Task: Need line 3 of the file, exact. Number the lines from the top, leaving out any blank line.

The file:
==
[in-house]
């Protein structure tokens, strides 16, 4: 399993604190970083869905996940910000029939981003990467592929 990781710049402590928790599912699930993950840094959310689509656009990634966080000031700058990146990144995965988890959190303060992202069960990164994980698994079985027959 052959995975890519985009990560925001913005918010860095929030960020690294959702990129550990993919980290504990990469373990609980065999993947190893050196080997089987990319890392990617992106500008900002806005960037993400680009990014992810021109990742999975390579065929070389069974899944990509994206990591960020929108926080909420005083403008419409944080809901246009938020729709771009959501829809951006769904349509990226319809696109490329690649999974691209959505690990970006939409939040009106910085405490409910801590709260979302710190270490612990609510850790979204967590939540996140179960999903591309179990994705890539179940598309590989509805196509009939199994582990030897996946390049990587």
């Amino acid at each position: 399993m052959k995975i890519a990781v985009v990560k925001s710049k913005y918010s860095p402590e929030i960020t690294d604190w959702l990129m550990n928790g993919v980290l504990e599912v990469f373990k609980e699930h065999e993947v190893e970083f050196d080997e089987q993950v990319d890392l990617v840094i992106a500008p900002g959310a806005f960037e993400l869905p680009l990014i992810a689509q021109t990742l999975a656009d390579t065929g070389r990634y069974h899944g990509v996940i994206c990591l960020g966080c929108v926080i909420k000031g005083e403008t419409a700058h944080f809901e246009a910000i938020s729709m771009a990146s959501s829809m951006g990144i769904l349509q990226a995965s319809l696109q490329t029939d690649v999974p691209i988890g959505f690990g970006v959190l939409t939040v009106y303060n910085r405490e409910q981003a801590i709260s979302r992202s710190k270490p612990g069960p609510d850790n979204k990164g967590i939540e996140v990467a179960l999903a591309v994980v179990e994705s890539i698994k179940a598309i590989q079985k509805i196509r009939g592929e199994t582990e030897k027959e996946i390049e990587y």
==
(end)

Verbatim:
């Amino acid at each position: 399993m052959k995975i890519a990781v985009v990560k925001s710049k913005y918010s860095p402590e929030i960020t690294d604190w959702l990129m550990n928790g993919v980290l504990e599912v990469f373990k609980e699930h065999e993947v190893e970083f050196d080997e089987q993950v990319d890392l990617v840094i992106a500008p900002g959310a806005f960037e993400l869905p680009l990014i992810a689509q021109t990742l999975a656009d390579t065929g070389r990634y069974h899944g990509v996940i994206c990591l960020g966080c929108v926080i909420k000031g005083e403008t419409a700058h944080f809901e246009a910000i938020s729709m771009a990146s959501s829809m951006g990144i769904l349509q990226a995965s319809l696109q490329t029939d690649v999974p691209i988890g959505f690990g970006v959190l939409t939040v009106y303060n910085r405490e409910q981003a801590i709260s979302r992202s710190k270490p612990g069960p609510d850790n979204k990164g967590i939540e996140v990467a179960l999903a591309v994980v179990e994705s890539i698994k179940a598309i590989q079985k509805i196509r009939g592929e199994t582990e030897k027959e996946i390049e990587y």